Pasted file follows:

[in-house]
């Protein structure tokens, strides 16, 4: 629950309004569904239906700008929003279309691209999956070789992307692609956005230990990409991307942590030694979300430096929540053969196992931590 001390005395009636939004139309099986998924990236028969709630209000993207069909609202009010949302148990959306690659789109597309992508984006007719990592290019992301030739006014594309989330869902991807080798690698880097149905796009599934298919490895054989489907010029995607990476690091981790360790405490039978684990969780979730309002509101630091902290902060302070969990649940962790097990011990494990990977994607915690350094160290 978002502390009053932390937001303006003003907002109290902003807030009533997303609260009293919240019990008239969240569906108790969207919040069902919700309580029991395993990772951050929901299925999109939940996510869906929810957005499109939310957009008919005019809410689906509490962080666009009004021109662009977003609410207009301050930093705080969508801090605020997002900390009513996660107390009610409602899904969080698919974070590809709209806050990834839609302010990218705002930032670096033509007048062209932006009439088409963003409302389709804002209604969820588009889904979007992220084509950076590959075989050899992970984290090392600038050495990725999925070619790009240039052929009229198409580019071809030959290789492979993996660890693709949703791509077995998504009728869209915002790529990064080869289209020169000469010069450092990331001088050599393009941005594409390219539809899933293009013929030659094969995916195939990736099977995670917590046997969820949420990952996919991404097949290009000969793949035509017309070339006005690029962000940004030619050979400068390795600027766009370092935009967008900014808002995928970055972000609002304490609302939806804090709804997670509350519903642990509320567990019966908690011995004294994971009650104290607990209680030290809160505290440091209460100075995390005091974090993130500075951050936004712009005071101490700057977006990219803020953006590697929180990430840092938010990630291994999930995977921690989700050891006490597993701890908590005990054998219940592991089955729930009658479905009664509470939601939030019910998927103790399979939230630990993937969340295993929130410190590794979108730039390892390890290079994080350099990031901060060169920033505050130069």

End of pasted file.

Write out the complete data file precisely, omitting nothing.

[in-house]
């Protein structure tokens, strides 16, 4: 629950309004569904239906700008929003279309691209999956070789992307692609956005230990990409991307942590030694979300430096929540053969196992931590 001390005395009636939004139309099986998924990236028969709630209000993207069909609202009010949302148990959306690659789109597309992508984006007719990592290019992301030739006014594309989330869902991807080798690698880097149905796009599934298919490895054989489907010029995607990476690091981790360790405490039978684990969780979730309002509101630091902290902060302070969990649940962790097990011990494990990977994607915690350094160290 978002502390009053932390937001303006003003907002109290902003807030009533997303609260009293919240019990008239969240569906108790969207919040069902919700309580029991395993990772951050929901299925999109939940996510869906929810957005499109939310957009008919005019809410689906509490962080666009009004021109662009977003609410207009301050930093705080969508801090605020997002900390009513996660107390009610409602899904969080698919974070590809709209806050990834839609302010990218705002930032670096033509007048062209932006009439088409963003409302389709804002209604969820588009889904979007992220084509950076590959075989050899992970984290090392600038050495990725999925070619790009240039052929009229198409580019071809030959290789492979993996660890693709949703791509077995998504009728869209915002790529990064080869289209020169000469010069450092990331001088050599393009941005594409390219539809899933293009013929030659094969995916195939990736099977995670917590046997969820949420990952996919991404097949290009000969793949035509017309070339006005690029962000940004030619050979400068390795600027766009370092935009967008900014808002995928970055972000609002304490609302939806804090709804997670509350519903642990509320567990019966908690011995004294994971009650104290607990209680030290809160505290440091209460100075995390005091974090993130500075951050936004712009005071101490700057977006990219803020953006590697929180990430840092938010990630291994999930995977921690989700050891006490597993701890908590005990054998219940592991089955729930009658479905009664509470939601939030019910998927103790399979939230630990993937969340295993929130410190590794979108730039390892390890290079994080350099990031901060060169920033505050130069």